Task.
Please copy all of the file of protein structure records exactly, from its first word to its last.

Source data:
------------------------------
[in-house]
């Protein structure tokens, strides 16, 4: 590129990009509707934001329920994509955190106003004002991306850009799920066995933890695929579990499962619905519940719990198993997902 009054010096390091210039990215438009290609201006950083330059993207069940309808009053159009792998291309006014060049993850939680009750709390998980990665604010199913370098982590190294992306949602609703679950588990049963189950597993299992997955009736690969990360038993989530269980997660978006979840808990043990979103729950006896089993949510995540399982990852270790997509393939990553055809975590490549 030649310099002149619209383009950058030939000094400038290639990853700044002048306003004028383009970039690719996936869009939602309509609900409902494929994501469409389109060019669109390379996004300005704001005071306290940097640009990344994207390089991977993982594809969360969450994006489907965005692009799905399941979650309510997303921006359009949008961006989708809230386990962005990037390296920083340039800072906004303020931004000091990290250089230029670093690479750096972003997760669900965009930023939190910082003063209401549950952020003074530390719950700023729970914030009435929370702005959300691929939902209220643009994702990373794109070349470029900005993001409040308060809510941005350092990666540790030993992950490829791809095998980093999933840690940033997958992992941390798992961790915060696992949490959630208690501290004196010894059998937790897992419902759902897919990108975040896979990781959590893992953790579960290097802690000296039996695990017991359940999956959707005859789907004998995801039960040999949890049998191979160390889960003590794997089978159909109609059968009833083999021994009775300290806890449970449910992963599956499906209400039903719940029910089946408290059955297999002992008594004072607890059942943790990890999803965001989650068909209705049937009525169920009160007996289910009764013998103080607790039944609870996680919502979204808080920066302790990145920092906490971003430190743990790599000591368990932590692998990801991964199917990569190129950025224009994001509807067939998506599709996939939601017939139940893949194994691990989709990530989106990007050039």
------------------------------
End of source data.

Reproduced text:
[in-house]
């Protein structure tokens, strides 16, 4: 590129990009509707934001329920994509955190106003004002991306850009799920066995933890695929579990499962619905519940719990198993997902 009054010096390091210039990215438009290609201006950083330059993207069940309808009053159009792998291309006014060049993850939680009750709390998980990665604010199913370098982590190294992306949602609703679950588990049963189950597993299992997955009736690969990360038993989530269980997660978006979840808990043990979103729950006896089993949510995540399982990852270790997509393939990553055809975590490549 030649310099002149619209383009950058030939000094400038290639990853700044002048306003004028383009970039690719996936869009939602309509609900409902494929994501469409389109060019669109390379996004300005704001005071306290940097640009990344994207390089991977993982594809969360969450994006489907965005692009799905399941979650309510997303921006359009949008961006989708809230386990962005990037390296920083340039800072906004303020931004000091990290250089230029670093690479750096972003997760669900965009930023939190910082003063209401549950952020003074530390719950700023729970914030009435929370702005959300691929939902209220643009994702990373794109070349470029900005993001409040308060809510941005350092990666540790030993992950490829791809095998980093999933840690940033997958992992941390798992961790915060696992949490959630208690501290004196010894059998937790897992419902759902897919990108975040896979990781959590893992953790579960290097802690000296039996695990017991359940999956959707005859789907004998995801039960040999949890049998191979160390889960003590794997089978159909109609059968009833083999021994009775300290806890449970449910992963599956499906209400039903719940029910089946408290059955297999002992008594004072607890059942943790990890999803965001989650068909209705049937009525169920009160007996289910009764013998103080607790039944609870996680919502979204808080920066302790990145920092906490971003430190743990790599000591368990932590692998990801991964199917990569190129950025224009994001509807067939998506599709996939939601017939139940893949194994691990989709990530989106990007050039």